COLUMBUS - Republican gubernatorial candidate John Kasich said that, if he wins Tuesday's election, he will sign an executive order banning drilling for oil or natural gas under Lake Erie.
"Both onshore and offshore oil and gas drilling are banned in the Great Lakes by federal law and have been for years,'' said Kasich spokesman Rob Nichols. "John supports the ban, will support the ban as governor, and will issue an executive order in support of the ban as well."
When asked if Mr. Kasich would stick by an Ohio drilling ban even if federal policy should change, Mr. Nichols said, "John supports the ban, and that position isn't going to change."
In 2003, then Republican Gov. Bob Taft signed an executive order that put Ohio territory within Lake Erie off limits to drilling in the event that the federal government should lift its current ban. That order expired with his administration in early 2007.
With polls suggesting a change may be in the offing in control of the U.S. House in this election and with Republicans already looking to make Ohio the 2012 "firewall'' against Mr. Obama's re-election, it remains unclear whether the federal ban would remain in place in the long term.
Democratic Gov. Ted Strickland, whom Mr. Kasich hopes to defeat on Tuesday, proposed placing the Ohio drilling ban in state law in his first budget in 2007, but the language was removed by a then Republican-controlled General Assembly. His campaign said the governor would sign a new executive order if Congress should lift the federal ban.
"Ohio needs a governor with the long-term vision to develop growing industries, like renewable energy, but also someone who will protect our natural treasures like Lake Erie,'' Mr. Strickland said.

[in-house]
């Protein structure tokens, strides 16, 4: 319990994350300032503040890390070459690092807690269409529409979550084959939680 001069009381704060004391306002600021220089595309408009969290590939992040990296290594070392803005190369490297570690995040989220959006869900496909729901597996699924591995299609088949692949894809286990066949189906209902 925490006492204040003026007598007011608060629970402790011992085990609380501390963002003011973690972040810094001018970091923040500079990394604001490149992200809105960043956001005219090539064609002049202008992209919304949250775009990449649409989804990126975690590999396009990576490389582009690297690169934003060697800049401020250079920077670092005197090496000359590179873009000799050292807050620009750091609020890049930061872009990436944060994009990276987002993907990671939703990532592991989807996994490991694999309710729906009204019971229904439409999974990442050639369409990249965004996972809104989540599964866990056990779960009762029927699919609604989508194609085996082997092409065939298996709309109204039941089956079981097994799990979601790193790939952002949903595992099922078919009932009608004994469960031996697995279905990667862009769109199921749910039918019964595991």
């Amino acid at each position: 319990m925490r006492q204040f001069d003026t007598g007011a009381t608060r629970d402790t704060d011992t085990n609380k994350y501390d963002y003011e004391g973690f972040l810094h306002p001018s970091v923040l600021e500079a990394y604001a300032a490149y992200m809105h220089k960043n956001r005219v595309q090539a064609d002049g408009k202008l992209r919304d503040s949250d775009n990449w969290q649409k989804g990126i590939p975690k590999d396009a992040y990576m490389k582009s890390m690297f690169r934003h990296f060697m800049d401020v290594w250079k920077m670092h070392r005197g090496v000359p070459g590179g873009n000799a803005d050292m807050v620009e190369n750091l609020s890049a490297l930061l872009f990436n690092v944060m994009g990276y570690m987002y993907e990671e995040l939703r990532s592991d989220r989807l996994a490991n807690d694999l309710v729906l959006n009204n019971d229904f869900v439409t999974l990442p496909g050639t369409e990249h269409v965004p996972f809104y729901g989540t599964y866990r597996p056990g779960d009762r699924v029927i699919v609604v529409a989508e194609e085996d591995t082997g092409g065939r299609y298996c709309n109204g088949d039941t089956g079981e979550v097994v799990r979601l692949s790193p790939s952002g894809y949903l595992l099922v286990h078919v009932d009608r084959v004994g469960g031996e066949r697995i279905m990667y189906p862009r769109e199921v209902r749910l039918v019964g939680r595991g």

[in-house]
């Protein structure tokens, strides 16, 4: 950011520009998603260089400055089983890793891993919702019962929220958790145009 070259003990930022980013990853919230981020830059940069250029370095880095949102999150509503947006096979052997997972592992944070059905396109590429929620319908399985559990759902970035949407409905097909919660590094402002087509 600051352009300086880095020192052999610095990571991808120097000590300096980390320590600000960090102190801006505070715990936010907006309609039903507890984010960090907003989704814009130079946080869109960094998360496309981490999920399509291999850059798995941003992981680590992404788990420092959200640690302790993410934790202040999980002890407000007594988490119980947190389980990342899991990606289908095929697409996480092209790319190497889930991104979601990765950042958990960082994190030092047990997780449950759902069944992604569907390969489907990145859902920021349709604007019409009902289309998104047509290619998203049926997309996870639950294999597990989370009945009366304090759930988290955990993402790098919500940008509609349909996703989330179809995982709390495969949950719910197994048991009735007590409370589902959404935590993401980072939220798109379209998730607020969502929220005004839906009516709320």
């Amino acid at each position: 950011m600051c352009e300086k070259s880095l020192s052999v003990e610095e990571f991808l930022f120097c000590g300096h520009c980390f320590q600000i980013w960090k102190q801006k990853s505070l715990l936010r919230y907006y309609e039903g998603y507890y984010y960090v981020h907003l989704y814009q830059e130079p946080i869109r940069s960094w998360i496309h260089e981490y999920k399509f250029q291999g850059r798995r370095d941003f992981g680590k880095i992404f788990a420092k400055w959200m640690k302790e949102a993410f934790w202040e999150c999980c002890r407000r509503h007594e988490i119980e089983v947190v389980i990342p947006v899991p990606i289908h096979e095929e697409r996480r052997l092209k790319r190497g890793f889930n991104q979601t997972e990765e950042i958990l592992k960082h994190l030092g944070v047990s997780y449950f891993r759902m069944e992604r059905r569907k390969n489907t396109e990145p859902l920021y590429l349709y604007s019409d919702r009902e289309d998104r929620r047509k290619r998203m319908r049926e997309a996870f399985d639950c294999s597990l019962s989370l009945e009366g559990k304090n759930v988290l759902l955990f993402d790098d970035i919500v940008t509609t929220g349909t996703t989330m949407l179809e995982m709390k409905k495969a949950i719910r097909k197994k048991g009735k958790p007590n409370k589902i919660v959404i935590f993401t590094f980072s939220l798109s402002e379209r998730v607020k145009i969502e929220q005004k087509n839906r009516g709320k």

"The more we learn about where Congressman Kasich stands on the issues that matter to Ohio, the more it's clear that he would take our state backward," he said.
In a recent debate in Columbus, the two major party candidates for U.S. Senate, Republican Rob Portman and Democrat Lee Fisher, both voiced support for maintaining the current federal ban on drilling to protect Lake Erie.
The Blade first asked Mr. Kasich about his position on Lake Erie drilling on Saturday, but the candidate said he hadn't thought about it. By Monday afternoon, he indicated his support for the ban.
Mr. Kasich, however, had been critical of a plan to build the nation's largest fresh-water wind farm on the Cleveland side of the lake, voicing concern for its impact on the sports fishing industry. Mr. Strickland again voiced support for the wind farm on the campaign trail Tuesday and has criticized Mr. Kasich for his opposition of it.
During last year's budget stand-off, a Republican-backed bill in Ohio would have authorized drilling for oil in stateparks and forests. The language did not apply to Lake Erie, but it could have applied to state park land on lake islands in Ohio. The bill has not passed.
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